For Moon Seong-geun, an accomplished movie actor and now influential figure in the country's entertainment industry, the theater was the place where he learned the life of an actor and demonstrated his talents to the public for the first time. Although he was away from the theater, busy building his career both on the small and big screen, as well as continuing his controversial political activities in recent years, he is now making a big U-turn. The famed actor is returning to the Daehangno stage on Aug. 31 with a grotesque comedy "Byun".
Written by Hwang Ji-woo, famous playwright and incumbent president of the Korean National University of Arts, and produced by Lee Sang-wu, Moon's long- time friend and artistic director of the theater, Cha-ee-moo (meaning stage shipper), the drama depicts a dictator's obsession with love and power. The play also features a number of renowned actors such as Kang Shin-il, Park Kwang-jeong and Choi Young-min. The drama hits the stage at the Arko Art Center for two weeks.
Adding a big twist to the Korean classic tale "Choonhyang -- the story of everlasting love between the daughter of a "gisaeng", or a female entertainer from the Joseon Dynasty, and Mongryong, a man of noble blood -- the drama focuses on the unjustified political power of Saddo (meaning county headman) 'Byun', and his obsessive desire for Choon-hyang. Moon plays the dictator Byun, who makes an amorous approach to Choon-hyang, hoping to win her over by using all his power.
"I was having a hard time at the beginning because it's been a while for me playing on the stage. Now it seems like I'm back in the good old days", said Moon in an interview with The Korea Herald.
During a two-hour interview held at an underground studio of the Korea National University of Arts, in Sukgwan-dong, northern Seoul,
Moon said that there are some reasons for him to play the drama.
"It seemed like I was losing myself to otherness, watching myself contaminated by other things". said Moon.
"One good thing about drama is that it allows an actor to fully develop his character during the three or four months of preparation. But actors have no time at all when making films or TV productions because it all starts right after they finish reading the script", he continued.
Moon said he is also doing it in order to support his juniors.
"The group of seniors which I belong to will usually get 500 euros for guarantee, but juniors will get most of the money".
Moon debuted in 1985, at the age of 34, as a theatrical actor. But he said he wanted to be an actor long before than that.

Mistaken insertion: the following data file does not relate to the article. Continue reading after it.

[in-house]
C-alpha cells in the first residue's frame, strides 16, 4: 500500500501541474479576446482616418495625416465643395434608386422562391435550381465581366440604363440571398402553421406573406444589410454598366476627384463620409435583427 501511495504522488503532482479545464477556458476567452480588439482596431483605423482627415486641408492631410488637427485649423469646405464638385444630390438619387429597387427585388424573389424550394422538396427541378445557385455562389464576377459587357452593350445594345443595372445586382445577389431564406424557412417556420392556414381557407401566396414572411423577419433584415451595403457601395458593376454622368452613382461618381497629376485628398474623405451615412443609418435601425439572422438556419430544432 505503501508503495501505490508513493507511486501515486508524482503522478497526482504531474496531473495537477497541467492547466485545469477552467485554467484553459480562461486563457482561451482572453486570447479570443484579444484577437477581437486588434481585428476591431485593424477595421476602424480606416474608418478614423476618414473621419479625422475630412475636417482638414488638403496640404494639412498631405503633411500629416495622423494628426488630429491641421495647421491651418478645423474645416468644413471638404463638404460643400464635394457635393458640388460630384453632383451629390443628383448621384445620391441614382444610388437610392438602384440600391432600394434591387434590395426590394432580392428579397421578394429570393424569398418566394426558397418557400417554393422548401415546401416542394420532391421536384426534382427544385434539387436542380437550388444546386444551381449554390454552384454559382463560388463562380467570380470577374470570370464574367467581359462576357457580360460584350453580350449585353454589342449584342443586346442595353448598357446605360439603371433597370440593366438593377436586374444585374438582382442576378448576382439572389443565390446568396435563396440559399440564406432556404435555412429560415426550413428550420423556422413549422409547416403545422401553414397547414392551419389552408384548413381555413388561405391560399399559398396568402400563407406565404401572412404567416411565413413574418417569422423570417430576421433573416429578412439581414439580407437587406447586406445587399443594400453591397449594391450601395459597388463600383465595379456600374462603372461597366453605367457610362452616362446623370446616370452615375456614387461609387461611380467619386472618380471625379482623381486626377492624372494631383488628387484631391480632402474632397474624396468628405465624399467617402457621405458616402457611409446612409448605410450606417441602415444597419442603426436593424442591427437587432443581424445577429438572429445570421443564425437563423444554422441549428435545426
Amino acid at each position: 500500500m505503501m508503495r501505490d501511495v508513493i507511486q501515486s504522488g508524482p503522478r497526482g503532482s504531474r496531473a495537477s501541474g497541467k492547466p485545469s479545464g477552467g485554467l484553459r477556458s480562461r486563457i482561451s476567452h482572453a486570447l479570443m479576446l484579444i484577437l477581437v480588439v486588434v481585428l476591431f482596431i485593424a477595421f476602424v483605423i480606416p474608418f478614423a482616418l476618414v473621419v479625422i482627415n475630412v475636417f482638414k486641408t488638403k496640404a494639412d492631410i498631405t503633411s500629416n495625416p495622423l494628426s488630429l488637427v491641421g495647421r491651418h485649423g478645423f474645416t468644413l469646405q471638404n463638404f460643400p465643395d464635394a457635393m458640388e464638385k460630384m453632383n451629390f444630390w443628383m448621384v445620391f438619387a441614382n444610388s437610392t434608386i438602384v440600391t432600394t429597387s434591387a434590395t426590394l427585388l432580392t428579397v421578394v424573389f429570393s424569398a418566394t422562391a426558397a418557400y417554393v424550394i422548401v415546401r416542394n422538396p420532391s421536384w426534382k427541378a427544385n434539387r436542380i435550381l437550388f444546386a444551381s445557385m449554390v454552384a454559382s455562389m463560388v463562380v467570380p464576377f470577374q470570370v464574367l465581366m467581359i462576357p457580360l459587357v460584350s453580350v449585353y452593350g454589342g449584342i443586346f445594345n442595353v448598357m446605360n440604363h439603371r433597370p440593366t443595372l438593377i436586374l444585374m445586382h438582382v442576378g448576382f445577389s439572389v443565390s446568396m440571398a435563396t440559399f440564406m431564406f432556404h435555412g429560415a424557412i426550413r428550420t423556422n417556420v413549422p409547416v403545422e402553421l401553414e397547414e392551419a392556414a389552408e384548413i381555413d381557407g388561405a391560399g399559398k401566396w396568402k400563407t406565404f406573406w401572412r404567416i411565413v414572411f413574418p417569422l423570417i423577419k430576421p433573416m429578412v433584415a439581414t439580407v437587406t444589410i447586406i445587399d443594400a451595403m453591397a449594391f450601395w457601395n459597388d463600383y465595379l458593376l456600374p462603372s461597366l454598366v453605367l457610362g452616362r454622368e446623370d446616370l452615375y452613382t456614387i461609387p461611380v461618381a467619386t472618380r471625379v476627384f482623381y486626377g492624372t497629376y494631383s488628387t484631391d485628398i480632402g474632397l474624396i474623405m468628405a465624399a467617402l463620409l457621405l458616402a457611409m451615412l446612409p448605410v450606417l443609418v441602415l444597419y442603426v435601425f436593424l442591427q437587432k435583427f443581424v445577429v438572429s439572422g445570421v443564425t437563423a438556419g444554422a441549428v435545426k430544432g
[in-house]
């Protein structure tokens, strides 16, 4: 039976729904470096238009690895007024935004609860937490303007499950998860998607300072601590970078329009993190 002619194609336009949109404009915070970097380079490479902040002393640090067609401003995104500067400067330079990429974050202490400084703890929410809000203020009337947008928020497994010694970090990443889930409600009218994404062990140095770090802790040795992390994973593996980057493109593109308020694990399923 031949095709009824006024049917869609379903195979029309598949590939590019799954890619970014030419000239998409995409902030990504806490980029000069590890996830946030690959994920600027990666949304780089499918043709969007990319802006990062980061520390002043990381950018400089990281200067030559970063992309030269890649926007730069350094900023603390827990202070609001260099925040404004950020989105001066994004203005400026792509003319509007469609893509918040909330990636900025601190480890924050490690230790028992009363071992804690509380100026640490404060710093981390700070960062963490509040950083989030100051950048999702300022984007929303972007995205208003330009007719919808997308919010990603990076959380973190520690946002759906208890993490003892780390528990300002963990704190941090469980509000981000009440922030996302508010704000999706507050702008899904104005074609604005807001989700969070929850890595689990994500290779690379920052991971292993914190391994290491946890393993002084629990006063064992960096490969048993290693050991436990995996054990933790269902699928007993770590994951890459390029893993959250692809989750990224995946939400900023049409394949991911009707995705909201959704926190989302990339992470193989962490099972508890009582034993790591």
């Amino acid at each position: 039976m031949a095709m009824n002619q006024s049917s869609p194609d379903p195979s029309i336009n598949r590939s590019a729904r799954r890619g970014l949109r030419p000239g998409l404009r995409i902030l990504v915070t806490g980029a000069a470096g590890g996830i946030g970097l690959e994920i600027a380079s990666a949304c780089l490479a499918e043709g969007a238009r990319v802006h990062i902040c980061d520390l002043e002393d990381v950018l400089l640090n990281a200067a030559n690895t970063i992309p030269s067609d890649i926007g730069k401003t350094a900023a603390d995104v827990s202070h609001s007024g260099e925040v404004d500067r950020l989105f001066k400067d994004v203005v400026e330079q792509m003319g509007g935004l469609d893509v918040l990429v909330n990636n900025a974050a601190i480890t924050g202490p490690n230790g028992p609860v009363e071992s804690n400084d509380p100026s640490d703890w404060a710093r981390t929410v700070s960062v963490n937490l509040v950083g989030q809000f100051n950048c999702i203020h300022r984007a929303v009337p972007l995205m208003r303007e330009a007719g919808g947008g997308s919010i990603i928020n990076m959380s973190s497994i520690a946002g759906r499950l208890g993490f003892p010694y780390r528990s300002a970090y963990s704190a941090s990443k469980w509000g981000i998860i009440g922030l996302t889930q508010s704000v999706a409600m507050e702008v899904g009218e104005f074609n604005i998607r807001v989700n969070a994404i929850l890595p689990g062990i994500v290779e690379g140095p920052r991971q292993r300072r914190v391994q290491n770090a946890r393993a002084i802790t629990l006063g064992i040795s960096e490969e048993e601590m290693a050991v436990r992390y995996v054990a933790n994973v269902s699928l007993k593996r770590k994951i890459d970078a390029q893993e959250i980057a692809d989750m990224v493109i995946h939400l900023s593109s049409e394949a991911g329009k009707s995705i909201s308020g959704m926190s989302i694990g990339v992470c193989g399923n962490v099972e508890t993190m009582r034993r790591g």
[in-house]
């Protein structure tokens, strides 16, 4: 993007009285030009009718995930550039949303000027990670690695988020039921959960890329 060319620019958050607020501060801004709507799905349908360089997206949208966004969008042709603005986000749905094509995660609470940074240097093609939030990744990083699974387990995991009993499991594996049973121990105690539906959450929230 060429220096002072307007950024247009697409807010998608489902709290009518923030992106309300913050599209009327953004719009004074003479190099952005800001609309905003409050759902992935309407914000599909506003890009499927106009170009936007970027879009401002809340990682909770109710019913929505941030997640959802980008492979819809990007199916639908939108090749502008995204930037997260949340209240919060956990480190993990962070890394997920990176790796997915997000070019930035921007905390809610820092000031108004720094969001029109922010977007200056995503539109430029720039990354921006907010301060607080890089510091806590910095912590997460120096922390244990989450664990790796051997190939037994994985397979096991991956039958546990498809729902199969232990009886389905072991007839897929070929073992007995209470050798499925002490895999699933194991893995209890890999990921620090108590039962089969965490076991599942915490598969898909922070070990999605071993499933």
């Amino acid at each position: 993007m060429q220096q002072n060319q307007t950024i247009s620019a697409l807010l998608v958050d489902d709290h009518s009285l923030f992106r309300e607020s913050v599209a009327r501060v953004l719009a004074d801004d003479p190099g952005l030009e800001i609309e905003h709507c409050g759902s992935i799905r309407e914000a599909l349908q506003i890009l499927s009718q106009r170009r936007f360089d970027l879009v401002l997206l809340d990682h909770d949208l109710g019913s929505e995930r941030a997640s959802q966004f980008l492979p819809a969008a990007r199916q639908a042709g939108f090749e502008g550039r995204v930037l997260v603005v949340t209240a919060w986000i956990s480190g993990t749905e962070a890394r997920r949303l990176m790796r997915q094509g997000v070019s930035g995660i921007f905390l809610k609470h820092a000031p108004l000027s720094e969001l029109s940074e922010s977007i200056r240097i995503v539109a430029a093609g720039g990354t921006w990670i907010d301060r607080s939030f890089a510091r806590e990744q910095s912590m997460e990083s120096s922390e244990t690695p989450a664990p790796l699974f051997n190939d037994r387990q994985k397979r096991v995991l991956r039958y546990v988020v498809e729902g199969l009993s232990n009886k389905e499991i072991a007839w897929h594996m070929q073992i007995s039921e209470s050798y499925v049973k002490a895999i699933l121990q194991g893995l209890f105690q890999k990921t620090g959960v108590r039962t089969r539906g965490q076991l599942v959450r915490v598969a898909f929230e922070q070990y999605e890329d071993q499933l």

"When I was 15, my house was filled with some young drama writers like Oh Tae-suk, (who is now head of the National Drama Company of Korea) and Lee Gun-hyung. They were discussing their ideas and wrote their own drama pieces while drinking and smoking at my house. I went on errands to deliver them packs of cigarettes and bottles of soju almost every night",
"I felt good watching them and talking to them, even though the room was full of cigarette smoke. I thought I would be just like them when I get into the university", said Moon.
After he graduated from Sogang University in late 1970s, he worked for a construction company for eight years. But then he joined Yeonwoo, one of the most renowned drama troupes, and that ended his boring and meaningless life as a laborer.
The actor said he and his fellow actors suffered from constant observation by the military government, which explains his recent political activities in support of democratic government.
Moon was one of leaders of Rohsamo, President Roh Moo-hyun's 78,000-strong long-standing fan club, which supported him during the 2002 presidential election campaign.
"At that time (in 1970s and early 1980s), we had to submit our scripts to police stations nearby and get permission to stage dramas. We fought against the militant government to secure our scripts".
"I was scared of hearing door bell ringing because I was attacked by government officials at the time, and was watching out for my life", said Moon.
Moon is also known as the younger son of late Rev. Moon Ik-hwan, the South Korean pro-reunification activist who passed away in 1994.
"But it seems like people too soon forget about the past. Now people are more interested in making money, something pretty and delicious. But freedom ... was the only thing we craved for ."..
Moon was also an activist who confronted the government's plan to reduce the existing screen quota system.
His ambition failed as it was agreed to have a reduced screen quota.
The government decided to halve the screen quota days from 146 days to 73 days, which went into effect in July 2006, despite strong opposition from local filmmakers.
But Moon said it was not all about the reduced screen quota system.
"The recent decline of Korean movies is not all because of the reduced screen quota system. Another bigger problem explaining the reason behind the recession of the film industry is that it's dominated by a few entertainment conglomerates", said Moon.
Using the specific term "vertical integration", which means how companies are united through a hierarchy and share a common owner, Moon said that such a system makes the industry produce more Korean movies.
Moon didn't hesitate to express his hopes of producing his own films.
"I wanted to do so... but the idea came out a few years ago when I was asked to work for a movie promotion body. And, for two years, I was busy working and researching. I miss the chance (to produce my own film)",
"It (the movie) was about a dedicated middle-aged man who tries to renew his culturally undeveloped life, and end his 'poktanju' life. But ten years passed since the idea of the film came to me .".., said Moon, thus opening the possibility of making his own film.
By Cho Chung-un